Nov 28

Countdown Timetable and Getting Organized – Planning a Wedding

Countdown Timetable and Getting Organized – Planning a Wedding
Many guides will tell you to plan your wedding at least a year ahead, but, bearing in mind that you must give notice at your registry office of your intention to have a civil partnership at least 15 clear days before the ceremony itself, you can take as long or as short a time as you want. This will depend on what you need, how much you are willing to spend and whether you can compromise.

The Countdown timetable is based on your having a year, but you can concertina this into a shorter period – whatever time you have allowed, divide the time up, allocate tasks to each period, and put the deadlines in your diary or wedding planner. For example, if you have only six months, divide that time into 12 two-week slots and allocate time to find suppliers, choose venues, buy outfits, etc. You will probably need to revise this as you go along, but by putting everything in your diary, nothing will be missed off the list. On the other hand, if you want to book extremely popular venues and suppliers, you will need to start even earlier than one year ahead. As regards the order of tasks given in the timetable, you can be flexible to some extent – you may want to confirm the venue before anything else, or you could buy a cake the week before from a supermarket or bakery, but this guide gives you an idea of how to prioritise your planning. Use the Countdown timetable in conjunction with the information in the relevant chapter.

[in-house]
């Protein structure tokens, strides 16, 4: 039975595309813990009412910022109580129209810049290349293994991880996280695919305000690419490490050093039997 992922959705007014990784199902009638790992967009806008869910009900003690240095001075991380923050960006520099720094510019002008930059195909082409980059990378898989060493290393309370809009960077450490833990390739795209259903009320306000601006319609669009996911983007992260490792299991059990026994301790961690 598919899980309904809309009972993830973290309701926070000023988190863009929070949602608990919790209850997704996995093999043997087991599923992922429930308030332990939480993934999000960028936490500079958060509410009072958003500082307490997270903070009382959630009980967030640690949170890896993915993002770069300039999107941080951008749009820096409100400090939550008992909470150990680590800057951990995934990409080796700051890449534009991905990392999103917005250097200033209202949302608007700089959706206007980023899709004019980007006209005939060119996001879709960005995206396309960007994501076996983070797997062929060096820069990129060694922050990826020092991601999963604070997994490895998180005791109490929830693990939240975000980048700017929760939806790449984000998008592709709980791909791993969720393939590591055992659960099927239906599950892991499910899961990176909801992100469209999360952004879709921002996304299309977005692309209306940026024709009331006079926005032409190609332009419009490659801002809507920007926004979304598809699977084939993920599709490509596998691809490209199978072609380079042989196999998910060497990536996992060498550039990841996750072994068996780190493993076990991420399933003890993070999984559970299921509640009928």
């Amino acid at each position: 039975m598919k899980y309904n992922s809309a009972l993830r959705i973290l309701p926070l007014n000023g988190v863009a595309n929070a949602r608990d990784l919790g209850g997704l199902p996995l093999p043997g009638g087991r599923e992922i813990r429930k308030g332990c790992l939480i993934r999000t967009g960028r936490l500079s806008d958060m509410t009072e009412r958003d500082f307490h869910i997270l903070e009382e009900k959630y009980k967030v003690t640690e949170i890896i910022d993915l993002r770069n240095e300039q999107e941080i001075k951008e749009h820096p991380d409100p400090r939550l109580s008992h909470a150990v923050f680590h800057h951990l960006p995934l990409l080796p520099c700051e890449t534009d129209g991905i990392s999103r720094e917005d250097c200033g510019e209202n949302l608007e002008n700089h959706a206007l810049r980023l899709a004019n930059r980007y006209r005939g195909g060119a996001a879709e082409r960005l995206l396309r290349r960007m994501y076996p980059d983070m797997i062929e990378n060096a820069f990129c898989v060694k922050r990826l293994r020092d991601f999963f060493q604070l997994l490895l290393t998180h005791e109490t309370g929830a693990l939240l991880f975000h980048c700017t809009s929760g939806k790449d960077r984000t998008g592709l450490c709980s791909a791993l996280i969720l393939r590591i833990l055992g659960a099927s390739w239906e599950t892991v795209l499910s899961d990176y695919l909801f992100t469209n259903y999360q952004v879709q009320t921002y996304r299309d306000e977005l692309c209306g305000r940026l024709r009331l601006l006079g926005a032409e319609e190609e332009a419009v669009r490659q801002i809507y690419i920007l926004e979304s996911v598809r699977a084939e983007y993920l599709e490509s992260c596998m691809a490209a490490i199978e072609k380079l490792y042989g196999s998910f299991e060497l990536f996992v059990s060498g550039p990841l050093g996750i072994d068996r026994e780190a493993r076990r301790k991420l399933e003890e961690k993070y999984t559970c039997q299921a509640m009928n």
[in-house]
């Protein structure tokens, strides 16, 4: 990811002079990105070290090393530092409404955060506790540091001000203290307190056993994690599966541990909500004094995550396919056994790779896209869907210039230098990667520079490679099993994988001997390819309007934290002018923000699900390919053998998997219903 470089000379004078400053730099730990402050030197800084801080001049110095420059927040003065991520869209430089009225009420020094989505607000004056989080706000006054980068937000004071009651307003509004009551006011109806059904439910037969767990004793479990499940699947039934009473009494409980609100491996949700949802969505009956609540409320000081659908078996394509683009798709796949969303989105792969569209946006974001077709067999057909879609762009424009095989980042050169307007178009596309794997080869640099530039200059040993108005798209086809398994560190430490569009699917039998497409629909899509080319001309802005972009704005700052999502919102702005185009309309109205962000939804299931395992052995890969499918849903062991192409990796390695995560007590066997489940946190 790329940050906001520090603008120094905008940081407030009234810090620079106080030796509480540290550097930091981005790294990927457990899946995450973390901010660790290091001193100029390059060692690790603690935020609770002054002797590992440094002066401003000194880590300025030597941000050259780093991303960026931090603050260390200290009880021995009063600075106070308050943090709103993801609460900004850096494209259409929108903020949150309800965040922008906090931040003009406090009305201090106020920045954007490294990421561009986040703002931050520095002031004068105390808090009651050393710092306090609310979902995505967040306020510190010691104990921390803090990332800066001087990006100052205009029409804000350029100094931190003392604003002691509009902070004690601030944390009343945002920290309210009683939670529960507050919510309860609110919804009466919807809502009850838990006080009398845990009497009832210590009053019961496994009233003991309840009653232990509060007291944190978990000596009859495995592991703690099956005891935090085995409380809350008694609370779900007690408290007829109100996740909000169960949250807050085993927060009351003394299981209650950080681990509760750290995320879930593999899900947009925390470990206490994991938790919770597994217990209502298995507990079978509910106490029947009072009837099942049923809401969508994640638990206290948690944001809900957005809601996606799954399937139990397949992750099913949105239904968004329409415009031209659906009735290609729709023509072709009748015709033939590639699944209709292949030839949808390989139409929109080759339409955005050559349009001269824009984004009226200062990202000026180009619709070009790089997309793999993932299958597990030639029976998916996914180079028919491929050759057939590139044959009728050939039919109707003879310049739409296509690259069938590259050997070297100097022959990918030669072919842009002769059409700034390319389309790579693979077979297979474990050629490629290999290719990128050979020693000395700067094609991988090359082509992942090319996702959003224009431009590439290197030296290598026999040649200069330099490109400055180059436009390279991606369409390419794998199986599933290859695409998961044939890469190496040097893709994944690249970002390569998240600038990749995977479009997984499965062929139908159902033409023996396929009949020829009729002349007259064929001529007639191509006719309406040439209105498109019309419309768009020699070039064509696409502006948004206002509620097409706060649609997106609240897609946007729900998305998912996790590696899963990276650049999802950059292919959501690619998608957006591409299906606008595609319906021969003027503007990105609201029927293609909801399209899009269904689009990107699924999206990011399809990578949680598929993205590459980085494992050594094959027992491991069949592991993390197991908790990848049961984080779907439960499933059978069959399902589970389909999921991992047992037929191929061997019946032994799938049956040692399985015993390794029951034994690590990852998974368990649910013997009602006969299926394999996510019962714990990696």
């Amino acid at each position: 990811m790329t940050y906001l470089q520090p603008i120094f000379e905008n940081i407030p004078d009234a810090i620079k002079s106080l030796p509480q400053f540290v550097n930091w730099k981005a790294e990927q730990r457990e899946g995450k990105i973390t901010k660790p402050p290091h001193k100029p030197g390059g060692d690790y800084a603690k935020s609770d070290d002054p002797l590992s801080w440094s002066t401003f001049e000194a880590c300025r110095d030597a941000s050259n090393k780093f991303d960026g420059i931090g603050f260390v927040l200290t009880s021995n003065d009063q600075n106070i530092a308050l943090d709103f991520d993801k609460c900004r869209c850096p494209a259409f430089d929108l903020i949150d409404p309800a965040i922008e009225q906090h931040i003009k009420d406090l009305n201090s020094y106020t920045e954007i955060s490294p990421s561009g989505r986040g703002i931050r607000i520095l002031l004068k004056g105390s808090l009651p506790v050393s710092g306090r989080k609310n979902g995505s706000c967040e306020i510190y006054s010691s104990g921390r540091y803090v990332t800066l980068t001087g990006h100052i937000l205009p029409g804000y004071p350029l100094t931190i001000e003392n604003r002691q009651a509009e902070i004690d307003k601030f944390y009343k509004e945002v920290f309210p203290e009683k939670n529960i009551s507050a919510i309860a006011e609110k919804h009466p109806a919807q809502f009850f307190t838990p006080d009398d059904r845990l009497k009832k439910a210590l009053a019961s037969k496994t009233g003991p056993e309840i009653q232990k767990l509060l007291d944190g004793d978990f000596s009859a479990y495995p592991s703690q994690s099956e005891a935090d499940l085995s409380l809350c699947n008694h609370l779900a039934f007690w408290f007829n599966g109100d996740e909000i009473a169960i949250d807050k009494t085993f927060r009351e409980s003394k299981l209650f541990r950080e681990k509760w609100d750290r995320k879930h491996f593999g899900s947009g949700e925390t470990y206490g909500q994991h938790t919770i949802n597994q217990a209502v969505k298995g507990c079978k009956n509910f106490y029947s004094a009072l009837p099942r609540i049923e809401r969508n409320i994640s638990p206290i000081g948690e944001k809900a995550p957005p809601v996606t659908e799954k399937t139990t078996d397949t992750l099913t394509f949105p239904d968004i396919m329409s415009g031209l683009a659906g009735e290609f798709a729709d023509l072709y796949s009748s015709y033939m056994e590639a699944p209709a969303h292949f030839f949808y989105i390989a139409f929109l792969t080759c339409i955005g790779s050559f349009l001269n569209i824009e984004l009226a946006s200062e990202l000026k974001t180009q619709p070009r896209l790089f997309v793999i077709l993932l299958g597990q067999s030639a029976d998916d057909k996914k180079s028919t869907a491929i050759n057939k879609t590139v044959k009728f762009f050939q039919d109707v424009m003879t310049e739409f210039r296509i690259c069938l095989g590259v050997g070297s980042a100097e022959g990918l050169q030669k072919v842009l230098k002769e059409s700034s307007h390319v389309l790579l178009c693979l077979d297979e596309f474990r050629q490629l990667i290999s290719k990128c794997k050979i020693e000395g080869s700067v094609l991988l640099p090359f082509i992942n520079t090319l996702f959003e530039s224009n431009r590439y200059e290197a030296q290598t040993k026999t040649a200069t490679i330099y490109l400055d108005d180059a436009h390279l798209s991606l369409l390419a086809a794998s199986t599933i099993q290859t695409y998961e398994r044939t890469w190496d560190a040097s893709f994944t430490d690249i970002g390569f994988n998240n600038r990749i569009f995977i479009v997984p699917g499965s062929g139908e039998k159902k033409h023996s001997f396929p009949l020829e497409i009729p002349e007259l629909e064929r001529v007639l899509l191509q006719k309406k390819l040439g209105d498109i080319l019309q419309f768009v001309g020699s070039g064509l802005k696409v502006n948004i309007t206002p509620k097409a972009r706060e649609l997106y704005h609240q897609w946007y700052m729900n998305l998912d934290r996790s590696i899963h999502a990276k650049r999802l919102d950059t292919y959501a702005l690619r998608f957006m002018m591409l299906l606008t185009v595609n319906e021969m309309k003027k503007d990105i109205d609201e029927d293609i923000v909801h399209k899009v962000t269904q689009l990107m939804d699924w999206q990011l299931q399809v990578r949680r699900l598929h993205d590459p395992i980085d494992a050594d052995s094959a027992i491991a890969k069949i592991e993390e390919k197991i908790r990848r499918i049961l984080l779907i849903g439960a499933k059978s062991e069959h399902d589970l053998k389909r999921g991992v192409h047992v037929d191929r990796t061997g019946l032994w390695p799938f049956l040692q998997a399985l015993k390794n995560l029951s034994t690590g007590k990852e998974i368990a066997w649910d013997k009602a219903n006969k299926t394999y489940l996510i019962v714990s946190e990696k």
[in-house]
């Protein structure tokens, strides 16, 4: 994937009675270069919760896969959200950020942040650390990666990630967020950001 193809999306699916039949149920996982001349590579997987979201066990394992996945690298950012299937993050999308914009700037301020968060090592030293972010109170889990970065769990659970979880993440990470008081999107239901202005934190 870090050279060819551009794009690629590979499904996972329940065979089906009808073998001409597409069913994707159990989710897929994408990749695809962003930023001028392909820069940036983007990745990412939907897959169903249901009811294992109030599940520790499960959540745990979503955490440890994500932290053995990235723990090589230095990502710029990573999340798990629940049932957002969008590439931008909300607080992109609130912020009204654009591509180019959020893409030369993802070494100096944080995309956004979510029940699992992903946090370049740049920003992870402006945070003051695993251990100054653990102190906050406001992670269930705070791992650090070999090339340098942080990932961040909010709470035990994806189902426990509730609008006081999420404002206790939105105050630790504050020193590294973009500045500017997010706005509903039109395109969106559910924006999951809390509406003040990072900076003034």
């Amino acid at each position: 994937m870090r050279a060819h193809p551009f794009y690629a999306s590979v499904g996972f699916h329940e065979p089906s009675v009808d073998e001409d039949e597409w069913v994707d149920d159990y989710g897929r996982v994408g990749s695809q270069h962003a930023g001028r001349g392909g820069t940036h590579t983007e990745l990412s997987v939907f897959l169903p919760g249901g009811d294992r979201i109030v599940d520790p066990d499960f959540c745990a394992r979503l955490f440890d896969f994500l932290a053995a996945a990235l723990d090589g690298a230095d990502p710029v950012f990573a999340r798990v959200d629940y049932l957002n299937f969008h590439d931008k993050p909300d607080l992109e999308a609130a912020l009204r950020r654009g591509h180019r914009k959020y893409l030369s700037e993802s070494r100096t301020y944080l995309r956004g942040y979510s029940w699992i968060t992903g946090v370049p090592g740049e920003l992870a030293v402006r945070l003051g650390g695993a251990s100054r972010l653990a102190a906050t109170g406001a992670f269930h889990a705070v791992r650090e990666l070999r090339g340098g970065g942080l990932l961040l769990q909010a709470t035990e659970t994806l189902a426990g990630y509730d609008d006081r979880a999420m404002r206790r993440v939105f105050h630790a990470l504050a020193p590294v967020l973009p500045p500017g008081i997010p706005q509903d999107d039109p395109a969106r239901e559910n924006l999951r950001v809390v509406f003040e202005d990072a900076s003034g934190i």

Getting organized
In Chapter Three you’ll find advice on the big decisions you need to make – choosing themes and styles for your big day, finding a venue, looking at catering options, and booking and meeting the registrar. There are useful checklists, too, listing the key questions you should ask when you first contact venues and caterers, other points to bear in mind, and money-saving tips.

When these decisions have been taken, you need to spend a bit of time on administration, sorting out wedding insurance, Wills and other financial matters. You will also need to choose your stationery because you’ll want to start sending out ‘save the date’ cards as soon as possible. But it’s not all administration – included in this chapter is information on booking your honeymoon, with advice on places to choose, such as gay-friendly destinations, and other points to consider.

Finally, in the Directory of Useful Resources you’ll find details of books, websites and organizations. Use this wedding planner as a trusted friend throughout your planning process – it will provide useful guidance, vital checklists and key questions to ask venues and suppliers. It will also help you to prepare practically, mentally and physically for one of the most important days of your life. Enjoy the planning – it is all part of the excitement in the build-up to your perfect pink wedding.

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